With all parts of the scene still in rather sketchy brown-gray tones on the canvas, the gallery spectators might get the impression that the image remains a bit foggy, with the dark parts apparently too light and the light parts too dark. Nothing to worry about, because that is deliberately done, for a reason that will become clear later. With the painting at this stage we are ready for the next step, working up in colour of all the different parts of the scene, starting with the parts furthest from the viewpoint, subsequently, step by step, overlapping the foregoing parts to the front.
The three previously used brown-gray tones of the tonal palette are now replaced by what is called the seventeenth-century base palette. Stored in the drawer of the painter’s cabinet one can see a series of tubes with the finest quality hand-made oil paint, which was produced by grinding different powder pigments in cold-pressed linseed oil with a muller on a marble plate. These basic colours consist mainly of a variety of earth pigments, such as yellow ochre, red ochre, brown ochre, raw green and burnt umber, supplemented with vermilion, lead white and bone black. Many of the non-colorist painters from the seventeenth century, like for instance Rembrandt, Jan van Goyen and Adriaen Brouwer, were convinced that all of the appearances of the surrounding ‘natuer’ could be truthfully portrayed by only using this rather limited palette. Of course, at a later stage in the painting process, the more specific and pronounced colours such as kraplak (madder lake), lead-tin yellow, azurite and malachite will also be added to this group.
First, the painter begins to further elaborate all visible parts of the fine and marvellous eighteenth century stucco ceiling of the gallery, of course supplemented with various twenty-first century components such as the suspension rail with the lamps and various sensors. White surfaces are always very complex to paint. That is because the colour white, by its nature reflecting all the other surrounding colours, will make these influences become visible on its surface. At a later stage, this part of the painting will be subsequently glazed and elaborated subsequently.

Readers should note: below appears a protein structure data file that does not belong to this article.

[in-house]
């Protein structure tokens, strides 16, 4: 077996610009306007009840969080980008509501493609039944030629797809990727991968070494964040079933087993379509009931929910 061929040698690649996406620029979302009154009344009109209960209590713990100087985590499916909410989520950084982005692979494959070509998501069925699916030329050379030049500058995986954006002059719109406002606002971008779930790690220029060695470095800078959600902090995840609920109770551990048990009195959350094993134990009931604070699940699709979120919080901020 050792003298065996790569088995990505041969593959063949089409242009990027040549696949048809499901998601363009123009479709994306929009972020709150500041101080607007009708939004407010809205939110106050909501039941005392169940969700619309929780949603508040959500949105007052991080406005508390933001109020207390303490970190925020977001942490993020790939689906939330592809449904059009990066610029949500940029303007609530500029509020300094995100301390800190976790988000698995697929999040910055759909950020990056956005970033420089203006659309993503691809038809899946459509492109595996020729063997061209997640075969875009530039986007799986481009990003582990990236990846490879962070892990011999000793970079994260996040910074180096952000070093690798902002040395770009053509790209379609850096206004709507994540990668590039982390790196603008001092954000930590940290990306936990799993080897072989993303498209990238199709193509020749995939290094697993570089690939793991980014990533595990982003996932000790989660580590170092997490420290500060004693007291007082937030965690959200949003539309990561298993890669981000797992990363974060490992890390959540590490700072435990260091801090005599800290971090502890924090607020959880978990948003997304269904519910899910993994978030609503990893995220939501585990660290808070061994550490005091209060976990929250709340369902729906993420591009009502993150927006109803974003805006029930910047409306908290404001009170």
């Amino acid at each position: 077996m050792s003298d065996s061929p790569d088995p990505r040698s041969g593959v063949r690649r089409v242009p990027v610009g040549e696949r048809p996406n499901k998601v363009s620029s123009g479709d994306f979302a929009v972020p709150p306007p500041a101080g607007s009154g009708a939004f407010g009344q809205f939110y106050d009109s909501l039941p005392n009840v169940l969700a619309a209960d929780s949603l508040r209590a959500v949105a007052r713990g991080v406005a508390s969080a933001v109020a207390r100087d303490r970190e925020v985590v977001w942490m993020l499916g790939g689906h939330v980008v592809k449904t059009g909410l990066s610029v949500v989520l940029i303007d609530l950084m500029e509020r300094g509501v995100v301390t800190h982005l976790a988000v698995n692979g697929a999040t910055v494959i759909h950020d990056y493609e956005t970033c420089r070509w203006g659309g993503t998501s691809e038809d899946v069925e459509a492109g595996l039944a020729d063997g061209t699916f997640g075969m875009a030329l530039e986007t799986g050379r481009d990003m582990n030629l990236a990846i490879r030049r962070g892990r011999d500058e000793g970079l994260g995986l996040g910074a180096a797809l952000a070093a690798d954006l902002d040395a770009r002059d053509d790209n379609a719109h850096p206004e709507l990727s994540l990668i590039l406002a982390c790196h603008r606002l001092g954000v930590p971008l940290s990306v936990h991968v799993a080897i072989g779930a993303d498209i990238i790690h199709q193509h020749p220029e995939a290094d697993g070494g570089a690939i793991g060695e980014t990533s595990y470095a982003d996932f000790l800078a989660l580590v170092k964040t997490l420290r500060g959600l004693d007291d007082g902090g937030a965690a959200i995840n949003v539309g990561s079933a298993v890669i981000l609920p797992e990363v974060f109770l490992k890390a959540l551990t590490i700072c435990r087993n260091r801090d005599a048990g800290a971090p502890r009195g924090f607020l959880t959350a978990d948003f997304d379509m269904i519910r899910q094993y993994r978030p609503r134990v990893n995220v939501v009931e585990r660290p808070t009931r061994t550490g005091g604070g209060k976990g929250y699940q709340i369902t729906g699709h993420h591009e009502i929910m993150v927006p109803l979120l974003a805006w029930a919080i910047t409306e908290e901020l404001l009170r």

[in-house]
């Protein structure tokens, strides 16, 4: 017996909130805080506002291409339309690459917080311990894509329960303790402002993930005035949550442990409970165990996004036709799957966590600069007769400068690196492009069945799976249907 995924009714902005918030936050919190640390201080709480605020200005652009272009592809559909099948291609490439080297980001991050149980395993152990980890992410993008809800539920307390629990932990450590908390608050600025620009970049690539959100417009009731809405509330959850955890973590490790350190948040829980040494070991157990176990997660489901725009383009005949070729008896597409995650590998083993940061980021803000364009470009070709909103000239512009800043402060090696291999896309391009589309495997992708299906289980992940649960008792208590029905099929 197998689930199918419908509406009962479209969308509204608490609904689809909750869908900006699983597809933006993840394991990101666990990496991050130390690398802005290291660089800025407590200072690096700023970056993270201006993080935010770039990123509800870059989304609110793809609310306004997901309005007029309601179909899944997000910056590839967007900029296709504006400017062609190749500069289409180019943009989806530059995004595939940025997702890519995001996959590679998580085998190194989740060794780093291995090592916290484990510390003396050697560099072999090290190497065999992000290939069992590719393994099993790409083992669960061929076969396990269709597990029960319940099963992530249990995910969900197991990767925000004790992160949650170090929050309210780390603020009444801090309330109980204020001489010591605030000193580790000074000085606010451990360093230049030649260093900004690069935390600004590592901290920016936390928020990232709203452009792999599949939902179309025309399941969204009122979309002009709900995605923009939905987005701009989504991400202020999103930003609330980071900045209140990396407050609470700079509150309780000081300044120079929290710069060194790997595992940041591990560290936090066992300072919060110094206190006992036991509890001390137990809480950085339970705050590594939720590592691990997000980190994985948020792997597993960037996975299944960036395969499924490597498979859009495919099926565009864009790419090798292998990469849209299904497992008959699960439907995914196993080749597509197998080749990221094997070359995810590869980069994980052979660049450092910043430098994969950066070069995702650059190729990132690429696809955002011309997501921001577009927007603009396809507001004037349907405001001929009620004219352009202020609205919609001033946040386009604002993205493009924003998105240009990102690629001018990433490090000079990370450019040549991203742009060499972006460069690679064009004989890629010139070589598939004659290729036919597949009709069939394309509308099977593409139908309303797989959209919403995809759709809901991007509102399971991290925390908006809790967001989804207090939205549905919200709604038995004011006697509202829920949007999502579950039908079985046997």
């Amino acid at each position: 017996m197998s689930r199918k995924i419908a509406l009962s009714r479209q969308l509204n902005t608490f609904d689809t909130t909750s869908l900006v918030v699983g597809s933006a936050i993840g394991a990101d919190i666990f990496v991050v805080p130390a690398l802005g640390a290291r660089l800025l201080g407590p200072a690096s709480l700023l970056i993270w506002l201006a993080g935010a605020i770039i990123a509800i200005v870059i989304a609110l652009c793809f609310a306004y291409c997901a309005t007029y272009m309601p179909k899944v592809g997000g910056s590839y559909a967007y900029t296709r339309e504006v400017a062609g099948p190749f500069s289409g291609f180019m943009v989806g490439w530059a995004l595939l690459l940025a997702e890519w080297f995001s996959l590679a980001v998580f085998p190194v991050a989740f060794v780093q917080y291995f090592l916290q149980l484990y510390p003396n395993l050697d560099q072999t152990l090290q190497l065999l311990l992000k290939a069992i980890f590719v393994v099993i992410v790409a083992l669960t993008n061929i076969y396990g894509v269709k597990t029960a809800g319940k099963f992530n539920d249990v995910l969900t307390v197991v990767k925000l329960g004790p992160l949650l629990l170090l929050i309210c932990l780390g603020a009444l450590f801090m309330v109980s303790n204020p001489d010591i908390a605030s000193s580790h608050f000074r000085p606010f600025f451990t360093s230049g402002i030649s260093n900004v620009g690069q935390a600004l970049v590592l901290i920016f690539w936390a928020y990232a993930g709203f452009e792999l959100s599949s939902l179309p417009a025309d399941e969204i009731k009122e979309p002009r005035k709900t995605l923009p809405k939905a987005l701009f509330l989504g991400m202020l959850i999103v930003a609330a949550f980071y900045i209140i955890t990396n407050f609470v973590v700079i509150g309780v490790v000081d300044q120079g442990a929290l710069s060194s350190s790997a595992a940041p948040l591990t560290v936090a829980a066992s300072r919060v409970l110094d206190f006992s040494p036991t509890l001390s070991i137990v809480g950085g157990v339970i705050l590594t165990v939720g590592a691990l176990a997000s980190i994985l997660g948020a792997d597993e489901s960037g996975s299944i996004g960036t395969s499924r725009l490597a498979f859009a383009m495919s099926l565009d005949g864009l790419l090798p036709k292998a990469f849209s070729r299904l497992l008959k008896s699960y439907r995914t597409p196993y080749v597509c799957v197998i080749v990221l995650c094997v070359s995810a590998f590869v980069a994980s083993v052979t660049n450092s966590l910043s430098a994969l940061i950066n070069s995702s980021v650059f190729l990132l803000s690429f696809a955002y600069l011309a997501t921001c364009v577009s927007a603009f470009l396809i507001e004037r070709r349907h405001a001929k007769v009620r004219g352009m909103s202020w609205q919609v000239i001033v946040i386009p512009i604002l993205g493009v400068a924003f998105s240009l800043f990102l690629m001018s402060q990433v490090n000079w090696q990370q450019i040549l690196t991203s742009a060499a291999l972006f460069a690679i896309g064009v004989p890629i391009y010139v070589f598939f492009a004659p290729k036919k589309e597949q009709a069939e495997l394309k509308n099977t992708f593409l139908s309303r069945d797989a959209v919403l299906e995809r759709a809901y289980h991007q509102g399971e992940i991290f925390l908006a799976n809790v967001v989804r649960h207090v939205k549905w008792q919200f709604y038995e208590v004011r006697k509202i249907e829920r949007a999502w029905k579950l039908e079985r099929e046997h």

In the seventeenth century, it was a common practise to start painting scenes from the background on and then to elaborate all different parts to the foreground. That’s why the curtains are painted first, followed by the group of paintings hanging in between. Due to the rather huge distance (almost twenty meters) from the point of view to this part of the scene, both faithfully as well as effectively using the rules of atmospheric perspective, all of pictorial elements are loosely painted in, using merely thin, slightly pigmented oil paint. With this specific half transparent effent it becomes clear that, if the under painting had already been darkly toned, this half-glazing way of painting had not been possible. The same also applies to applying the high lights, which shows that the painter has kept his powder dry for both extremes.
The group of five paintings hanging over each other between the east side windows originate, from top to bottom, from the 17th century painters Willem Claesz Heda, Karel Slabbaert, Hendrick Heerschop, Gerrit Adriaensz Brckheyde and at the bottom Adriaen van de Velde. In this image, the brush is still at the Heda.
Then it became time to work out the first part of the long wall on the north side, with a total of twenty three paintings of seventeenth century masters like Peter Paul Rubens, Jan Steen, Paulus Potter, Gerrit van Honthorst, Adriaen van der Werff and a huge architectural trompe-l’oeil by the Rembrandt pupil Samuel van Hoogstraten. Due to the sharp shortening seen from the viewpoint, only the different picture frames can be seen, varying not only in size, but in addition, each of them tilted forward with different angles. With this extremely shortened perspective in raking light, strong light-dark contrasts are luckily stirring up the image.
This part of the painted scene is still performed with various blends of lead white, yellow, red and brown anchor, green raw and burned umber and of course bone black. The brush in this image is working on depicting the Roelant Savery painting in raking light.
The second series of paintings on the north wall hang to the left of the niche with the antique tile stove. Amongst them marvellous works by Michiel Jansz van Mierevelt, Karel du Jardin and two paintings of both father and son Frans and Willem van Mieris.
Because these objects are the closest to the viewpoint and therefore to the viewer, the rules of the atmospheric, tonal and colour perspective teach us that this group of paintings should be painted sharper, more detailed, with more palatable paint and clearer in colour.
Fourth photo: courtesy Jenny Melissen